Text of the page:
Blue Bell Creameries will lay off more than a third of its workforce following a series of listeria illnesses linked to its ice cream that prompted a nationwide recall, the Texas company announced on May 15.

Sue Ontiveros: A spoonful of change can lead to better American foods

SHARE Sue Ontiveros: A spoonful of change can lead to better American foods
SHARE Sue Ontiveros: A spoonful of change can lead to better American foods

Did something in the ice cream cause the death of three people?

While sorting that out, the entire supply of Blue Bell ice cream has been recalled.

Another company’s packaged macadamia nuts have been pulled from supermarket shelves because of salmonella concerns.

And chickens have been yanked from grocery stores because of concern the birds were exposed to a chemical used to bleach textiles.

All this, in just the last month.


I’m a former food editor who continues to blog about the subject. For me, food has always has been something to celebrate and enjoy. Now it’s also something that forces me to be on high alert about my choices.

I feel like a detective in grocery stores. Not just a wary private eye, but a David going against the Goliath of food producers and a government that doesn’t pay enough attention to what’s going on.

Chicagoan Jennifer Amdur Spitz knows firsthand what I’m talking about.

When her healthy college-age son (a football player) contracted food poisoning after eating contaminated chicken, he was given an antibiotic and the medical assessment that the whole thing would be over in a matter of days, five tops.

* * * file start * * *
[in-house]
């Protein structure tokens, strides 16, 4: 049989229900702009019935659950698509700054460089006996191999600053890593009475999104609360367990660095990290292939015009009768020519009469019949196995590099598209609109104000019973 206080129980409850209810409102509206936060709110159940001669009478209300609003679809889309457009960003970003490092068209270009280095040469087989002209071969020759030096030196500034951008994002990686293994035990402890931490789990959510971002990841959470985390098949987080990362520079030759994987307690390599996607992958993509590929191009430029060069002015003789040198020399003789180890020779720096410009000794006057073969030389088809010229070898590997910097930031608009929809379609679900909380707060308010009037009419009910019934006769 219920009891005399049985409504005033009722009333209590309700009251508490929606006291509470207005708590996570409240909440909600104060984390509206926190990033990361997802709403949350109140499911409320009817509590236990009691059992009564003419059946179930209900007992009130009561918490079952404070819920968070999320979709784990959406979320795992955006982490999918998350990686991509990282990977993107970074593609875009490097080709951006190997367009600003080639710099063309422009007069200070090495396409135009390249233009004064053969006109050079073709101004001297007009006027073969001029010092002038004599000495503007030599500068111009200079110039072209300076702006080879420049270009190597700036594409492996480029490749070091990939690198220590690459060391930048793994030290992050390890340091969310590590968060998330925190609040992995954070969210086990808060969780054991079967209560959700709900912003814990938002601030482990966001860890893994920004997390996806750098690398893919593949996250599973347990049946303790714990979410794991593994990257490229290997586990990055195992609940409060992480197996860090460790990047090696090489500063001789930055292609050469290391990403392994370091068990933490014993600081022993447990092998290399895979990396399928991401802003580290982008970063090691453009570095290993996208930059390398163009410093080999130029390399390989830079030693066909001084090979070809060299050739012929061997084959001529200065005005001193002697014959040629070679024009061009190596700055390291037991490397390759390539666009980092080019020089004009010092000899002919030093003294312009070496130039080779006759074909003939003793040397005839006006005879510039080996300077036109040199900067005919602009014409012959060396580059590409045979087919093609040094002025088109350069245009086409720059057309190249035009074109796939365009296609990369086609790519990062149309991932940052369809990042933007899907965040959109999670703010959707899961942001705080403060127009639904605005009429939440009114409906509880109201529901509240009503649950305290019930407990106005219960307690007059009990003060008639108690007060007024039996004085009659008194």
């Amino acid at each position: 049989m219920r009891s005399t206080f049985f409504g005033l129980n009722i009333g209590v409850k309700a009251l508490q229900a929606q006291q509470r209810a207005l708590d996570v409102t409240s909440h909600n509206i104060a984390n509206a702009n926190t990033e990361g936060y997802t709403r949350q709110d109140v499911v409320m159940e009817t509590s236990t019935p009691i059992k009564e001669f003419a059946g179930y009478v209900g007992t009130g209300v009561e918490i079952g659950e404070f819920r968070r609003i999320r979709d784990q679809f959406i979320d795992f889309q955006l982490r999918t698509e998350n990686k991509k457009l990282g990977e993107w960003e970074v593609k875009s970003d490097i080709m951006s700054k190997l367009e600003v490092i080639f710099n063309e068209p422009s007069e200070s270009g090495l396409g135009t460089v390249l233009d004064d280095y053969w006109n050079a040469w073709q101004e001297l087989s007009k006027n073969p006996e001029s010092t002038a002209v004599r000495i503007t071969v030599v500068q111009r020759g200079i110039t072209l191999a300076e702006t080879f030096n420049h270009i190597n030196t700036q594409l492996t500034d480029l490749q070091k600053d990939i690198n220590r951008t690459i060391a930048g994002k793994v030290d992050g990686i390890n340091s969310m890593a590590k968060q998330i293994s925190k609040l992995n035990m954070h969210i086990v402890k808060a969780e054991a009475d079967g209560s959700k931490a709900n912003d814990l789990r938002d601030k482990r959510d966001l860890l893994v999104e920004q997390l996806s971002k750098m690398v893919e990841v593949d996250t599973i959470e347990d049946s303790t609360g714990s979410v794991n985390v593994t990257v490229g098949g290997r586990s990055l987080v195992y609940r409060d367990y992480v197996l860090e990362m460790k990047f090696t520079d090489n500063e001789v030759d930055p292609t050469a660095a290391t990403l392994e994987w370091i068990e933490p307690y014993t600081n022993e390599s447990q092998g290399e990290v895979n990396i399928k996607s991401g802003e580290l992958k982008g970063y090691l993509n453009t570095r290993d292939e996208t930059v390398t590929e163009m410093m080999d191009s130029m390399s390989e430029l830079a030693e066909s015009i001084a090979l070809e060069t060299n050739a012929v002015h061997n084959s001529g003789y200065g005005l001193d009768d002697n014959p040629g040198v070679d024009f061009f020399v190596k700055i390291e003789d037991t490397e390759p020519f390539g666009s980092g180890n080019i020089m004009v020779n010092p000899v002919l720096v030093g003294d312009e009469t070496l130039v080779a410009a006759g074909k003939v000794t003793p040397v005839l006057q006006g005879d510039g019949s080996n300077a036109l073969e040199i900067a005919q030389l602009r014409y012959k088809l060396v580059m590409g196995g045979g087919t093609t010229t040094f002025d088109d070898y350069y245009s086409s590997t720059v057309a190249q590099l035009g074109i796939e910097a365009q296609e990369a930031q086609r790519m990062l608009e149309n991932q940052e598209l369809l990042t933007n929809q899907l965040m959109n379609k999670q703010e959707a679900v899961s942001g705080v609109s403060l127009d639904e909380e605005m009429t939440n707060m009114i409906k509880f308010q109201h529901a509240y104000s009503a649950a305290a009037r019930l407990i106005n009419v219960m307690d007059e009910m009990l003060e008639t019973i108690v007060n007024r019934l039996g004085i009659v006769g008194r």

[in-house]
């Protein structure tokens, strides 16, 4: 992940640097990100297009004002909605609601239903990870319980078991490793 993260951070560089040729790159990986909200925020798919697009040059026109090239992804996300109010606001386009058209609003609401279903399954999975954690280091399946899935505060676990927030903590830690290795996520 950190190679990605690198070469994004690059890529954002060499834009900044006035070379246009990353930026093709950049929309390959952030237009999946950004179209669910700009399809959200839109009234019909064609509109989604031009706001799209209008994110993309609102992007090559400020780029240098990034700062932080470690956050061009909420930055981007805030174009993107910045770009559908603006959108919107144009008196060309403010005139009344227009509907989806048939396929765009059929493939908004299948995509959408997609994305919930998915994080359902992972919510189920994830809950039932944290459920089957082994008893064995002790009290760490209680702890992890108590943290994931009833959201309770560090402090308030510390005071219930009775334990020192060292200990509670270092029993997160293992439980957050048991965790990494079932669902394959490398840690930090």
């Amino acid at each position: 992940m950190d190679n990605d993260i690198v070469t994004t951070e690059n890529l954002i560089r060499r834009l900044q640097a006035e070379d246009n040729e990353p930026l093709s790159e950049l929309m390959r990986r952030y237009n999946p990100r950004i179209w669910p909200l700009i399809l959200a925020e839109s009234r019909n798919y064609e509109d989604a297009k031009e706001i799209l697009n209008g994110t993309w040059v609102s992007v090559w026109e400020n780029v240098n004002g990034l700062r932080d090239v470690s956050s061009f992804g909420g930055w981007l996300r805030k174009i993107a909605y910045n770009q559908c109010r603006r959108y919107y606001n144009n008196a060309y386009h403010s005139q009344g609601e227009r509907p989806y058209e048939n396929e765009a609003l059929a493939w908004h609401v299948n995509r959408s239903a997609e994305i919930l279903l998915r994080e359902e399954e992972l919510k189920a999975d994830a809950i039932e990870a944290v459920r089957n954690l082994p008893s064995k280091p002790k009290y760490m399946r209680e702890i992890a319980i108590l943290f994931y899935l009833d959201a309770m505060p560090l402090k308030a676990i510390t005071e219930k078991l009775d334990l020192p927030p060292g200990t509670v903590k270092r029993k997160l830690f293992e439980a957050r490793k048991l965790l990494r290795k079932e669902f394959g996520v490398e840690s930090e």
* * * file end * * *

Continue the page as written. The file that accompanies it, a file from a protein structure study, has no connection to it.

It wasn’t.

As he remained quite ill, as antibiotic after antibiotic failed to make him well, it was “scary as heck,” Amdur Spitz says now, remembering how helpless she felt, though her son did eventually improve.

“Everyone was perplexed as to why he wasn’t getting any better,” she says.

That was a wakeup call for Amdur Spitz,head of her namesake strategic communications/public relations firm, and husband Jeff Spitz, an Emmy Award-winning documentary filmmaker. They decided they were going to be “more mindful” of their food choices. Through their company, Groundswell Educational Films, they chronicled their journey, which included raising chickens at the family’s former Northbrook home.

The result is “Food Patriots,” a 74-minute, often quite humorous film about a very serious subject: the safety of our food. I think those funny moments make the film so accessible to so many. For a little more than a year they have been showing it just about anywhere people want to gather and watch.

One message they hope people take away is the importance of improving our food choices. In the documentary, they introduce others who have taken small steps that eventually led to big changes in the food supply for not only their families, but their communities. It’s a really inspiring film.

Amdur Spitz started her family’s changes by making sure that 10 percent of their grocery purchases were fresh, organic and local. That’s doable, right?

In “Food Patriots,” Amdur Spitz and others go to their legislators with a signed petition that seeks to take the risk of antibiotic superbugs out of school lunches.

The lawmakers were, for the most part, unmoved, and they’re “still not interested,” Amdur Spitz says.

But if we, the consumers, change, oh, those legislators are going to notice. More important, food companies will pay attention. We change up our eating habits and the impact of those purchases are noticed.

“We can drive that change by what we eat,” says Amdur Spitz.

Impossible dream? Look at Target, with almost 2,000 U.S. stores. The chain just announced it’s moving away from processed packaged fare and – because of consumer demand – will offer more organic selections. Everyday shoppers made their preferences known, impacted the company’s bottom line, and change is occurring.

Let’s think about that the next time we go to the grocery store.


Twitter: @sueontiveros

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